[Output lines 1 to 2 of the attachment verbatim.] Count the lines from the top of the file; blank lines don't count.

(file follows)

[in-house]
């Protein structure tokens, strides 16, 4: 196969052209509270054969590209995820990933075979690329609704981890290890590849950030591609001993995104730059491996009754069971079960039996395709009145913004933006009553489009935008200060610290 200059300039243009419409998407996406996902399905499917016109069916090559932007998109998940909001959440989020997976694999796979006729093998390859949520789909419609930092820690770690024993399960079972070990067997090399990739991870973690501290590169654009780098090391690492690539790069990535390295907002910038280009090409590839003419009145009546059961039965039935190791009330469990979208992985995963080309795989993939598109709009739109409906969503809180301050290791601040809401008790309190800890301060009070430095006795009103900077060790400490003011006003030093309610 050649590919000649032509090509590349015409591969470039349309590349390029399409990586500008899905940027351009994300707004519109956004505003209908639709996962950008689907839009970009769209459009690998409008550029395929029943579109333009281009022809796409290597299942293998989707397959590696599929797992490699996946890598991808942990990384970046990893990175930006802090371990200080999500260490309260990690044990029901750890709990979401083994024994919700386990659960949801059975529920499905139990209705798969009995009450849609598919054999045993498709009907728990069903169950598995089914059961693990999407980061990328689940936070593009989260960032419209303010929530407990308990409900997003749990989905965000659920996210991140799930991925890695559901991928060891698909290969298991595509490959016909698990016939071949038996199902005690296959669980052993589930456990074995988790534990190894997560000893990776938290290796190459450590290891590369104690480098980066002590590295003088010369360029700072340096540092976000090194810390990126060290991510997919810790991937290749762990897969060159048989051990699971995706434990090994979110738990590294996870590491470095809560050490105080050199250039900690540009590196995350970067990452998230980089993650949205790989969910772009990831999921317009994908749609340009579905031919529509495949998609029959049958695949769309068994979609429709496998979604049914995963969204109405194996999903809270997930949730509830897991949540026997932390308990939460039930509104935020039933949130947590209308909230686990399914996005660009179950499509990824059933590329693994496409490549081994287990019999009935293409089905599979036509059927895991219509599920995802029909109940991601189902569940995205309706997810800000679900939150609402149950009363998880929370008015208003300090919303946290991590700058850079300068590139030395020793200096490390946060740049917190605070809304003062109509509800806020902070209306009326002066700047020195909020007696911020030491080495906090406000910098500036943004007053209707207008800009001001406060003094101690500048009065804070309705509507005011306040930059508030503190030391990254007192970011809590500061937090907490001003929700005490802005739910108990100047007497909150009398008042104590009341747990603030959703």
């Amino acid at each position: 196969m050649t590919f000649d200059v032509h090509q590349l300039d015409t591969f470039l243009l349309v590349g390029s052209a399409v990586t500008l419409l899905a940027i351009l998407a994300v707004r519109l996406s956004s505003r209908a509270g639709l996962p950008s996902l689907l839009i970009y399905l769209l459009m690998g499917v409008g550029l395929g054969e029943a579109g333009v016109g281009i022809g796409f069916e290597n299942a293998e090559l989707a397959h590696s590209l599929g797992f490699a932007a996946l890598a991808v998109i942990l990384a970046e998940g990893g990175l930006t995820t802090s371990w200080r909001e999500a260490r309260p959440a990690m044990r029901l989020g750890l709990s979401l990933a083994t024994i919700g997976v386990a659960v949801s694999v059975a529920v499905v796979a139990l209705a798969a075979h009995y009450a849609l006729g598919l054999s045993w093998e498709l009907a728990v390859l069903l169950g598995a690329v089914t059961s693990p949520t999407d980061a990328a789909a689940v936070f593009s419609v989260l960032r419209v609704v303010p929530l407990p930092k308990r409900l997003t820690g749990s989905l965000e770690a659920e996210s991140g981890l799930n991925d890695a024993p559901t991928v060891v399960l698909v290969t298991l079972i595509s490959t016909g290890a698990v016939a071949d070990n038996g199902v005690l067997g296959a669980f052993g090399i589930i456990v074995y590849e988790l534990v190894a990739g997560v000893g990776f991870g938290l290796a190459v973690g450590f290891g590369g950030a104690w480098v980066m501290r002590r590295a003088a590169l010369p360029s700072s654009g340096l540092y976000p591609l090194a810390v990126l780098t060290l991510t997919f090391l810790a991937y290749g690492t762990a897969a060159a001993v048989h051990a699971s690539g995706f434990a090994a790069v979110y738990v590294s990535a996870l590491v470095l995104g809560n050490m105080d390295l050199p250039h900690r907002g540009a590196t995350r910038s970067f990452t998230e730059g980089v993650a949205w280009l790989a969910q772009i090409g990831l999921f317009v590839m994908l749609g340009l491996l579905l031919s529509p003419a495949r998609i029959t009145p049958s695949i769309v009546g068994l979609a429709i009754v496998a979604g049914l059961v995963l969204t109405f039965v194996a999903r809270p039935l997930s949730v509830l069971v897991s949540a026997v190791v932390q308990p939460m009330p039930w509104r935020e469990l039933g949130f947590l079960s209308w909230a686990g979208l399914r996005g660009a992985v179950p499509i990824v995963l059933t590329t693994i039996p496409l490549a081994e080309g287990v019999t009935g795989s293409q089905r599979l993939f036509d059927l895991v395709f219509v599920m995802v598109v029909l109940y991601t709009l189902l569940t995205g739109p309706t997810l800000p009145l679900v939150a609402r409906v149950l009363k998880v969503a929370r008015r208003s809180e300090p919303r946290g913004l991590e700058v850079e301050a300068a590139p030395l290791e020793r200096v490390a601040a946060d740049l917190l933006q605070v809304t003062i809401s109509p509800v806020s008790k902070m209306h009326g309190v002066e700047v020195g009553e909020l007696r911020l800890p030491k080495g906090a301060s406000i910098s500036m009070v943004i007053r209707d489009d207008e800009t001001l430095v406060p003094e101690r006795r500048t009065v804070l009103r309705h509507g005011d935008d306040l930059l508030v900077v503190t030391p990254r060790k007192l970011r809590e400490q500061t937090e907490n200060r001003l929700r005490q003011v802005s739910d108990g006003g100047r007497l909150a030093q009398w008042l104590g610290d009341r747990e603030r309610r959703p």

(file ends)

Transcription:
[in-house]
């Protein structure tokens, strides 16, 4: 196969052209509270054969590209995820990933075979690329609704981890290890590849950030591609001993995104730059491996009754069971079960039996395709009145913004933006009553489009935008200060610290 200059300039243009419409998407996406996902399905499917016109069916090559932007998109998940909001959440989020997976694999796979006729093998390859949520789909419609930092820690770690024993399960079972070990067997090399990739991870973690501290590169654009780098090391690492690539790069990535390295907002910038280009090409590839003419009145009546059961039965039935190791009330469990979208992985995963080309795989993939598109709009739109409906969503809180301050290791601040809401008790309190800890301060009070430095006795009103900077060790400490003011006003030093309610 050649590919000649032509090509590349015409591969470039349309590349390029399409990586500008899905940027351009994300707004519109956004505003209908639709996962950008689907839009970009769209459009690998409008550029395929029943579109333009281009022809796409290597299942293998989707397959590696599929797992490699996946890598991808942990990384970046990893990175930006802090371990200080999500260490309260990690044990029901750890709990979401083994024994919700386990659960949801059975529920499905139990209705798969009995009450849609598919054999045993498709009907728990069903169950598995089914059961693990999407980061990328689940936070593009989260960032419209303010929530407990308990409900997003749990989905965000659920996210991140799930991925890695559901991928060891698909290969298991595509490959016909698990016939071949038996199902005690296959669980052993589930456990074995988790534990190894997560000893990776938290290796190459450590290891590369104690480098980066002590590295003088010369360029700072340096540092976000090194810390990126060290991510997919810790991937290749762990897969060159048989051990699971995706434990090994979110738990590294996870590491470095809560050490105080050199250039900690540009590196995350970067990452998230980089993650949205790989969910772009990831999921317009994908749609340009579905031919529509495949998609029959049958695949769309068994979609429709496998979604049914995963969204109405194996999903809270997930949730509830897991949540026997932390308990939460039930509104935020039933949130947590209308909230686990399914996005660009179950499509990824059933590329693994496409490549081994287990019999009935293409089905599979036509059927895991219509599920995802029909109940991601189902569940995205309706997810800000679900939150609402149950009363998880929370008015208003300090919303946290991590700058850079300068590139030395020793200096490390946060740049917190605070809304003062109509509800806020902070209306009326002066700047020195909020007696911020030491080495906090406000910098500036943004007053209707207008800009001001406060003094101690500048009065804070309705509507005011306040930059508030503190030391990254007192970011809590500061937090907490001003929700005490802005739910108990100047007497909150009398008042104590009341747990603030959703």